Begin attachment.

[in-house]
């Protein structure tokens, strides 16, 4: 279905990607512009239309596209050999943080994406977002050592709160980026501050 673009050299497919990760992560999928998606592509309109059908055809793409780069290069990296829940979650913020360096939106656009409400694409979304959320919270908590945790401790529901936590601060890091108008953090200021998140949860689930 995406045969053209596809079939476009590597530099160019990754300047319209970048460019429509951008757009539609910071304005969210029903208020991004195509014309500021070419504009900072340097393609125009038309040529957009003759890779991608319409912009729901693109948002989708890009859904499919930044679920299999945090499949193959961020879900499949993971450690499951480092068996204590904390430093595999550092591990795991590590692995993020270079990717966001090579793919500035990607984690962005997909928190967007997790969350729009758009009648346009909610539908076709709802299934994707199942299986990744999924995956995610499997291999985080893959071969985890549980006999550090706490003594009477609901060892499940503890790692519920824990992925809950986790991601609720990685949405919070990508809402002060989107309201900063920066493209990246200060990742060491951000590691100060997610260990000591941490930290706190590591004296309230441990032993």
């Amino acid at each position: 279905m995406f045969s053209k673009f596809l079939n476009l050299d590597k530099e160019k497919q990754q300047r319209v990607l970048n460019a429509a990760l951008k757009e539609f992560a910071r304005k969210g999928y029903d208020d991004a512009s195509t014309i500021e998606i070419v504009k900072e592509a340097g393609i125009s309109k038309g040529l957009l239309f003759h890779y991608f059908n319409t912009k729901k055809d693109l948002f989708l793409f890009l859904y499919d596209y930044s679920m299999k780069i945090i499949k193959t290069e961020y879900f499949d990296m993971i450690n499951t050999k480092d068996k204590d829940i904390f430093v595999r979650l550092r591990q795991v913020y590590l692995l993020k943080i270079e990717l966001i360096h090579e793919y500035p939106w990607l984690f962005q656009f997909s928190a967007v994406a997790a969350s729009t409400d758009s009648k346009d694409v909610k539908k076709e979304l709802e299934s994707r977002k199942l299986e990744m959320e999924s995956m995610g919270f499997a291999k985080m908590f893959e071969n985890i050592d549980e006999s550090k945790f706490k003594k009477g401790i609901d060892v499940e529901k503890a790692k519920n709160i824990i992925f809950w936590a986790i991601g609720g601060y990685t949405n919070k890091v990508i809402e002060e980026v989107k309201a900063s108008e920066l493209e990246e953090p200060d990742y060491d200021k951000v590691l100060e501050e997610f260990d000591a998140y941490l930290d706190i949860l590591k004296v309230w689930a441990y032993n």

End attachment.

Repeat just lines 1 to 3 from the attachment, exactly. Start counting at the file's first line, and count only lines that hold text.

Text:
[in-house]
């Protein structure tokens, strides 16, 4: 279905990607512009239309596209050999943080994406977002050592709160980026501050 673009050299497919990760992560999928998606592509309109059908055809793409780069290069990296829940979650913020360096939106656009409400694409979304959320919270908590945790401790529901936590601060890091108008953090200021998140949860689930 995406045969053209596809079939476009590597530099160019990754300047319209970048460019429509951008757009539609910071304005969210029903208020991004195509014309500021070419504009900072340097393609125009038309040529957009003759890779991608319409912009729901693109948002989708890009859904499919930044679920299999945090499949193959961020879900499949993971450690499951480092068996204590904390430093595999550092591990795991590590692995993020270079990717966001090579793919500035990607984690962005997909928190967007997790969350729009758009009648346009909610539908076709709802299934994707199942299986990744999924995956995610499997291999985080893959071969985890549980006999550090706490003594009477609901060892499940503890790692519920824990992925809950986790991601609720990685949405919070990508809402002060989107309201900063920066493209990246200060990742060491951000590691100060997610260990000591941490930290706190590591004296309230441990032993």
């Amino acid at each position: 279905m995406f045969s053209k673009f596809l079939n476009l050299d590597k530099e160019k497919q990754q300047r319209v990607l970048n460019a429509a990760l951008k757009e539609f992560a910071r304005k969210g999928y029903d208020d991004a512009s195509t014309i500021e998606i070419v504009k900072e592509a340097g393609i125009s309109k038309g040529l957009l239309f003759h890779y991608f059908n319409t912009k729901k055809d693109l948002f989708l793409f890009l859904y499919d596209y930044s679920m299999k780069i945090i499949k193959t290069e961020y879900f499949d990296m993971i450690n499951t050999k480092d068996k204590d829940i904390f430093v595999r979650l550092r591990q795991v913020y590590l692995l993020k943080i270079e990717l966001i360096h090579e793919y500035p939106w990607l984690f962005q656009f997909s928190a967007v994406a997790a969350s729009t409400d758009s009648k346009d694409v909610k539908k076709e979304l709802e299934s994707r977002k199942l299986e990744m959320e999924s995956m995610g919270f499997a291999k985080m908590f893959e071969n985890i050592d549980e006999s550090k945790f706490k003594k009477g401790i609901d060892v499940e529901k503890a790692k519920n709160i824990i992925f809950w936590a986790i991601g609720g601060y990685t949405n919070k890091v990508i809402e002060e980026v989107k309201a900063s108008e920066l493209e990246e953090p200060d990742y060491d200021k951000v590691l100060e501050e997610f260990d000591a998140y941490l930290d706190i949860l590591k004296v309230w689930a441990y032993n």